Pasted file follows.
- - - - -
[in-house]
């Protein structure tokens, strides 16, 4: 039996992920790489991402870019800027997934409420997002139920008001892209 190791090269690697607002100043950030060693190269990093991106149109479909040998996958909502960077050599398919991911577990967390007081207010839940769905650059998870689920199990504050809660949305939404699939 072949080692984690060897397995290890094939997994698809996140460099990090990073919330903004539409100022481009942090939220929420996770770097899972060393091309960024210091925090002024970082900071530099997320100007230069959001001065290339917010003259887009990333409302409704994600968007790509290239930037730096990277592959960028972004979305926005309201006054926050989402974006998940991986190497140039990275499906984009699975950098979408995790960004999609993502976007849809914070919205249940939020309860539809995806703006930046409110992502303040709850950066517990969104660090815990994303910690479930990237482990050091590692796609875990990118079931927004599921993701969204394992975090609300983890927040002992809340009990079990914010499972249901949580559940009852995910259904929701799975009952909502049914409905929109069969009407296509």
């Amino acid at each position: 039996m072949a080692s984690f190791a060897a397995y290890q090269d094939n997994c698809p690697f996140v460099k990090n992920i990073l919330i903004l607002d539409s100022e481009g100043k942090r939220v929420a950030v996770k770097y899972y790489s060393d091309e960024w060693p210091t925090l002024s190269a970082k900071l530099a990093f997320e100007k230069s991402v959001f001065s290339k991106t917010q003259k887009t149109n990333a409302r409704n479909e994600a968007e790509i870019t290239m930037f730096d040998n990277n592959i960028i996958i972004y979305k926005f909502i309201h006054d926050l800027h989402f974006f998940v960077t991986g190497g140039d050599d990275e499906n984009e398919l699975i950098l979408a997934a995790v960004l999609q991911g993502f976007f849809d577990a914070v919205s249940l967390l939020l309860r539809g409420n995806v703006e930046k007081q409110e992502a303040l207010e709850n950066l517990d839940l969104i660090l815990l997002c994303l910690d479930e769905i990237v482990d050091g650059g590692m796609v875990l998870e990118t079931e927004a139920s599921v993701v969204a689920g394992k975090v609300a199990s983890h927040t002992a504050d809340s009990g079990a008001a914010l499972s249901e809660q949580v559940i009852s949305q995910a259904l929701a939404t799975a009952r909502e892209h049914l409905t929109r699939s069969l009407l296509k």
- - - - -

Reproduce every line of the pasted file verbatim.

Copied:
[in-house]
């Protein structure tokens, strides 16, 4: 039996992920790489991402870019800027997934409420997002139920008001892209 190791090269690697607002100043950030060693190269990093991106149109479909040998996958909502960077050599398919991911577990967390007081207010839940769905650059998870689920199990504050809660949305939404699939 072949080692984690060897397995290890094939997994698809996140460099990090990073919330903004539409100022481009942090939220929420996770770097899972060393091309960024210091925090002024970082900071530099997320100007230069959001001065290339917010003259887009990333409302409704994600968007790509290239930037730096990277592959960028972004979305926005309201006054926050989402974006998940991986190497140039990275499906984009699975950098979408995790960004999609993502976007849809914070919205249940939020309860539809995806703006930046409110992502303040709850950066517990969104660090815990994303910690479930990237482990050091590692796609875990990118079931927004599921993701969204394992975090609300983890927040002992809340009990079990914010499972249901949580559940009852995910259904929701799975009952909502049914409905929109069969009407296509």
């Amino acid at each position: 039996m072949a080692s984690f190791a060897a397995y290890q090269d094939n997994c698809p690697f996140v460099k990090n992920i990073l919330i903004l607002d539409s100022e481009g100043k942090r939220v929420a950030v996770k770097y899972y790489s060393d091309e960024w060693p210091t925090l002024s190269a970082k900071l530099a990093f997320e100007k230069s991402v959001f001065s290339k991106t917010q003259k887009t149109n990333a409302r409704n479909e994600a968007e790509i870019t290239m930037f730096d040998n990277n592959i960028i996958i972004y979305k926005f909502i309201h006054d926050l800027h989402f974006f998940v960077t991986g190497g140039d050599d990275e499906n984009e398919l699975i950098l979408a997934a995790v960004l999609q991911g993502f976007f849809d577990a914070v919205s249940l967390l939020l309860r539809g409420n995806v703006e930046k007081q409110e992502a303040l207010e709850n950066l517990d839940l969104i660090l815990l997002c994303l910690d479930e769905i990237v482990d050091g650059g590692m796609v875990l998870e990118t079931e927004a139920s599921v993701v969204a689920g394992k975090v609300a199990s983890h927040t002992a504050d809340s009990g079990a008001a914010l499972s249901e809660q949580v559940i009852s949305q995910a259904l929701a939404t799975a009952r909502e892209h049914l409905t929109r699939s069969l009407l296509k």